Growing up Cassie Sharpe loved gymnastics so much she once was kicked off the soccer field for doing cartwheels during a game. Skiing and gymnastics were her favourite sports until she was forced to choose just one to focus on at age 16. She chose skiing, but in a way, Cassie was able to combine elements of both sports later on as she became one of the world’s greatest halfpipe freestyle skiers.

Born in Calgary, when Cassie was eight her family moved to Comox where her father took a job at nearby Mount Washington. Many a weekend was spent there chasing her brothers Doug and future Canadian Olympian Darcy down the slopes, fearlessly matching their backflips and crazy tricks off jumps with one of her own. In Cassie’s mid-teens she made the BC Freestyle team and largely competed in slopestyle before backing into halfpipe almost by accident later on. She surprised everyone including herself in 2012 by winning the first halfpipe competition she entered. She began competing internationally and within two years was a member of Canada’s national halfpipe team under coach Trennon Paynter. 2024 marked a decade for Cassie on the national squad.

In that time, Cassie has exhibited remarkable courage and tenacity, landing some of the most dangerous tricks in her sport—first woman in history to land a switch cork 720 in competition—and overcoming a laundry list of serious injuries while filling a trophy case with international hardware.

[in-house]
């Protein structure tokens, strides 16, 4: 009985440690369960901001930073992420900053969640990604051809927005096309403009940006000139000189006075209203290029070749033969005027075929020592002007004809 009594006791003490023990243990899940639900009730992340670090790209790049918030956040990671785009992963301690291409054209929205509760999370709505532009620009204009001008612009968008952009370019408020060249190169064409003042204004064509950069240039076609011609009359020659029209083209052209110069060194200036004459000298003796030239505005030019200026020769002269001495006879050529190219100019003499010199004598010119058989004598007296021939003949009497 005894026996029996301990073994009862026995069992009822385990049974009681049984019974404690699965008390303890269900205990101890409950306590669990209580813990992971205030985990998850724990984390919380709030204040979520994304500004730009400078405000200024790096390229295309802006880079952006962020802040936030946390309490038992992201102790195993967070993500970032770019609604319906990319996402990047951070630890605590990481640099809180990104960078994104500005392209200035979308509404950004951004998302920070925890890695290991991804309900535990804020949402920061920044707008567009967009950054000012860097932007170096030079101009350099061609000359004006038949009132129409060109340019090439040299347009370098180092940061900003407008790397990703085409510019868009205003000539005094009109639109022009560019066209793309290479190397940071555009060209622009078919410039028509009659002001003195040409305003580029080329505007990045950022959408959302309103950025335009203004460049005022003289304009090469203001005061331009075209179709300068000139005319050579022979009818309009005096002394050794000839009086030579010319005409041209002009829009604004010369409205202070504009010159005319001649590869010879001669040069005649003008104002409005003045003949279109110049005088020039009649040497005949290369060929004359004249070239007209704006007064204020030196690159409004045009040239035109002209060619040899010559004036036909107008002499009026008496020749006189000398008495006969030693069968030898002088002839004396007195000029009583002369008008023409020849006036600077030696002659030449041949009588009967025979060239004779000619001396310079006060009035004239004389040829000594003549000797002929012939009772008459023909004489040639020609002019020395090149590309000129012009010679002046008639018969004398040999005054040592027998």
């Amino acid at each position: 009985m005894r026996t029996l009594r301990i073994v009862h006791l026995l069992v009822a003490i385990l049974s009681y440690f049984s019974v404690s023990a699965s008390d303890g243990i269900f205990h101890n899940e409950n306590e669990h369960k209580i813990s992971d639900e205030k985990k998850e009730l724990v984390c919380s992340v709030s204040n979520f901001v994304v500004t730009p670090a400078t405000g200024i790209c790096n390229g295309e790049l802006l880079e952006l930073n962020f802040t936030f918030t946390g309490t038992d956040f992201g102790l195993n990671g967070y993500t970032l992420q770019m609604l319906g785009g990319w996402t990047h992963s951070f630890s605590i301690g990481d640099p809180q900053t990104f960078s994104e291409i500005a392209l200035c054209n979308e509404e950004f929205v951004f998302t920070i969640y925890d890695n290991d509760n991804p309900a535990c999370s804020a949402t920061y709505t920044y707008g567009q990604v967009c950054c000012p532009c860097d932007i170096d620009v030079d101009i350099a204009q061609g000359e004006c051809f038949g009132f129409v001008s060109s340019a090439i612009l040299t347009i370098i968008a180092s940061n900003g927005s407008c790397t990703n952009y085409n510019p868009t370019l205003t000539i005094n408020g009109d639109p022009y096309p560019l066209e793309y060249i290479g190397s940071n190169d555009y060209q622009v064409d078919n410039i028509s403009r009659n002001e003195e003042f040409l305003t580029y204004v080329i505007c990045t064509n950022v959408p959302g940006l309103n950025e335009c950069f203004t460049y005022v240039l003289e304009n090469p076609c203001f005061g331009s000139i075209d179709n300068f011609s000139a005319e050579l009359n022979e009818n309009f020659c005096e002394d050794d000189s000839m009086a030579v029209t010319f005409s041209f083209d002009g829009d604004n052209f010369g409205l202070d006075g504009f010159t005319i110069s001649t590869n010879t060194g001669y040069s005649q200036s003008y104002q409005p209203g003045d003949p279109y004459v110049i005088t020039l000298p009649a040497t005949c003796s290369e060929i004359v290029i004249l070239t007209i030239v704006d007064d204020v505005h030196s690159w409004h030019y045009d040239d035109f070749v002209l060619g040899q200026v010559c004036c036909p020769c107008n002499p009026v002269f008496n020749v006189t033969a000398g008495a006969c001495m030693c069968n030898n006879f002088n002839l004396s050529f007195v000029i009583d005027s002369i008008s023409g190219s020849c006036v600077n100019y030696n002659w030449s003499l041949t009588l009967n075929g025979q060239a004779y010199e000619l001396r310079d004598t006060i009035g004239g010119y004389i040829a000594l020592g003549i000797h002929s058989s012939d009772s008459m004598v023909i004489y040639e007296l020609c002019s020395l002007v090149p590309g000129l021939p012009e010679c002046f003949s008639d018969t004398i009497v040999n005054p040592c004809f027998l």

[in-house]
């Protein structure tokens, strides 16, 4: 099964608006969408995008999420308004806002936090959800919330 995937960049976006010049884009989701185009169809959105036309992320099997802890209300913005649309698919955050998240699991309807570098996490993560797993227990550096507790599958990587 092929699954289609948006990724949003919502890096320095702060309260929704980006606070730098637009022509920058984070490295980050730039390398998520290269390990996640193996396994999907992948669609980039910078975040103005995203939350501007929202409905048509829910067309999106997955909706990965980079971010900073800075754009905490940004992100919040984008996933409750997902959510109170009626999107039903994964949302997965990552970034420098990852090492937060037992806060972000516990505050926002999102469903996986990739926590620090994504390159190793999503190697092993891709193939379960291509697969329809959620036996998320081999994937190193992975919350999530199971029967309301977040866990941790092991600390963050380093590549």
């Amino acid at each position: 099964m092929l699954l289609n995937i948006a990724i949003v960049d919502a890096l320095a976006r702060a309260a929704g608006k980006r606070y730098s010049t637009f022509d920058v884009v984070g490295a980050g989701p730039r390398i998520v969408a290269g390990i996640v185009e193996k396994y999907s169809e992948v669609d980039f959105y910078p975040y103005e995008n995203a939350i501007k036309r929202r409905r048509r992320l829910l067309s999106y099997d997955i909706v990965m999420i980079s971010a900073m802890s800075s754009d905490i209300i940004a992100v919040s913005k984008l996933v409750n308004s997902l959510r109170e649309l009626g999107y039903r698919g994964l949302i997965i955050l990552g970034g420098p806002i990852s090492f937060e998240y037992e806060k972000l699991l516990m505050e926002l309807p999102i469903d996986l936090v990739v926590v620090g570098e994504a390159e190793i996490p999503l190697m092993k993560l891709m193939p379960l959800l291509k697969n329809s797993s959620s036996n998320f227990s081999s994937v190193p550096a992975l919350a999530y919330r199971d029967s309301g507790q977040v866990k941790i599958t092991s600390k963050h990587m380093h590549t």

A two-time silver medalist in halfpipe at the FIS Freestyle Ski and Snowboarding World Championships in 2015 and 2019, Cassie also won five superpipe medals at the Winter X Games (two gold, one silver, two bronze) and claimed the Crystal Globe twice as FIS World Cup overall champion in 2018 and 2019. On top of all that, at the 2018 Winter Olympics in Pyeongchang she became Canada’s first-ever Olympic gold medalist in women’s halfpipe and four years later followed that up with an Olympic silver medal in Beijing.

And Cassie’s story isn’t finished yet. After having her first child Louella in 2023, she plans to return to competition and pursue her third Olympic medal in 2026.

Written and researched by Jason Beck, Curator of the BC Sports Hall of Fame.